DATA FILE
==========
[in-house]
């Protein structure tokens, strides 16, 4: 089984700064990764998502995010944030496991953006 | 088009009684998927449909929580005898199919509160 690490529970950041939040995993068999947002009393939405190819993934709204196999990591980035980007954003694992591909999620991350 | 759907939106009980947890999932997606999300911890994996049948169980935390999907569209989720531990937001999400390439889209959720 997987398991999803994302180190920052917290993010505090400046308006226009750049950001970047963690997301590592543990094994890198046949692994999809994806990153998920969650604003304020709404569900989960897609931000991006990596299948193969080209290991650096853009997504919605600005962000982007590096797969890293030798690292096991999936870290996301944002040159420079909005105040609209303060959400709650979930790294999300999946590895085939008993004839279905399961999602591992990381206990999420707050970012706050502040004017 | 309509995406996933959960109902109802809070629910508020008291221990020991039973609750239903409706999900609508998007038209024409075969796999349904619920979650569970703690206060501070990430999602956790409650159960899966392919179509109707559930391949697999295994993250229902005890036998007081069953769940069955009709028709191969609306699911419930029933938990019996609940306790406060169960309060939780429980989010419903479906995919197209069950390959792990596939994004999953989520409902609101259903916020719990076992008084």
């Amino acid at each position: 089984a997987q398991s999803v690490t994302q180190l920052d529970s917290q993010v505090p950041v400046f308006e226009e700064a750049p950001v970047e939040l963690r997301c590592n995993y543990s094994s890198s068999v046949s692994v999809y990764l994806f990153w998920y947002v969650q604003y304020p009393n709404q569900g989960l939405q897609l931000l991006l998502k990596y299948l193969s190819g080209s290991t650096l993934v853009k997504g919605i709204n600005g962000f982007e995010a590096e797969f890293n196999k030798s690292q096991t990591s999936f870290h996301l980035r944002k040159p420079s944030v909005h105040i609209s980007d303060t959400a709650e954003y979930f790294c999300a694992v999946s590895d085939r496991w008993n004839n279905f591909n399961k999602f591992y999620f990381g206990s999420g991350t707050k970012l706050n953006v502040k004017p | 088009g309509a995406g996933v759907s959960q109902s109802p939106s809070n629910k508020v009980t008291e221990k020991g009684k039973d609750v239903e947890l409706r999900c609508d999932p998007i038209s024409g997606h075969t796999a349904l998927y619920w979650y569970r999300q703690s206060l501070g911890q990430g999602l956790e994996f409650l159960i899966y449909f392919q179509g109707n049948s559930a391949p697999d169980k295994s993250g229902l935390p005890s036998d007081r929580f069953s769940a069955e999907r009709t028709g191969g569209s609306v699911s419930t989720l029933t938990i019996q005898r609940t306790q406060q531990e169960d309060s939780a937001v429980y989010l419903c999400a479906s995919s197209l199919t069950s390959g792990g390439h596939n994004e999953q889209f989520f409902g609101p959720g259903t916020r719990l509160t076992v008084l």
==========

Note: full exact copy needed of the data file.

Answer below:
[in-house]
């Protein structure tokens, strides 16, 4: 089984700064990764998502995010944030496991953006 | 088009009684998927449909929580005898199919509160 690490529970950041939040995993068999947002009393939405190819993934709204196999990591980035980007954003694992591909999620991350 | 759907939106009980947890999932997606999300911890994996049948169980935390999907569209989720531990937001999400390439889209959720 997987398991999803994302180190920052917290993010505090400046308006226009750049950001970047963690997301590592543990094994890198046949692994999809994806990153998920969650604003304020709404569900989960897609931000991006990596299948193969080209290991650096853009997504919605600005962000982007590096797969890293030798690292096991999936870290996301944002040159420079909005105040609209303060959400709650979930790294999300999946590895085939008993004839279905399961999602591992990381206990999420707050970012706050502040004017 | 309509995406996933959960109902109802809070629910508020008291221990020991039973609750239903409706999900609508998007038209024409075969796999349904619920979650569970703690206060501070990430999602956790409650159960899966392919179509109707559930391949697999295994993250229902005890036998007081069953769940069955009709028709191969609306699911419930029933938990019996609940306790406060169960309060939780429980989010419903479906995919197209069950390959792990596939994004999953989520409902609101259903916020719990076992008084």
């Amino acid at each position: 089984a997987q398991s999803v690490t994302q180190l920052d529970s917290q993010v505090p950041v400046f308006e226009e700064a750049p950001v970047e939040l963690r997301c590592n995993y543990s094994s890198s068999v046949s692994v999809y990764l994806f990153w998920y947002v969650q604003y304020p009393n709404q569900g989960l939405q897609l931000l991006l998502k990596y299948l193969s190819g080209s290991t650096l993934v853009k997504g919605i709204n600005g962000f982007e995010a590096e797969f890293n196999k030798s690292q096991t990591s999936f870290h996301l980035r944002k040159p420079s944030v909005h105040i609209s980007d303060t959400a709650e954003y979930f790294c999300a694992v999946s590895d085939r496991w008993n004839n279905f591909n399961k999602f591992y999620f990381g206990s999420g991350t707050k970012l706050n953006v502040k004017p | 088009g309509a995406g996933v759907s959960q109902s109802p939106s809070n629910k508020v009980t008291e221990k020991g009684k039973d609750v239903e947890l409706r999900c609508d999932p998007i038209s024409g997606h075969t796999a349904l998927y619920w979650y569970r999300q703690s206060l501070g911890q990430g999602l956790e994996f409650l159960i899966y449909f392919q179509g109707n049948s559930a391949p697999d169980k295994s993250g229902l935390p005890s036998d007081r929580f069953s769940a069955e999907r009709t028709g191969g569209s609306v699911s419930t989720l029933t938990i019996q005898r609940t306790q406060q531990e169960d309060s939780a937001v429980y989010l419903c999400a479906s995919s197209l199919t069950s390959g792990g390439h596939n994004e999953q889209f989520f409902g609101p959720g259903t916020r719990l509160t076992v008084l």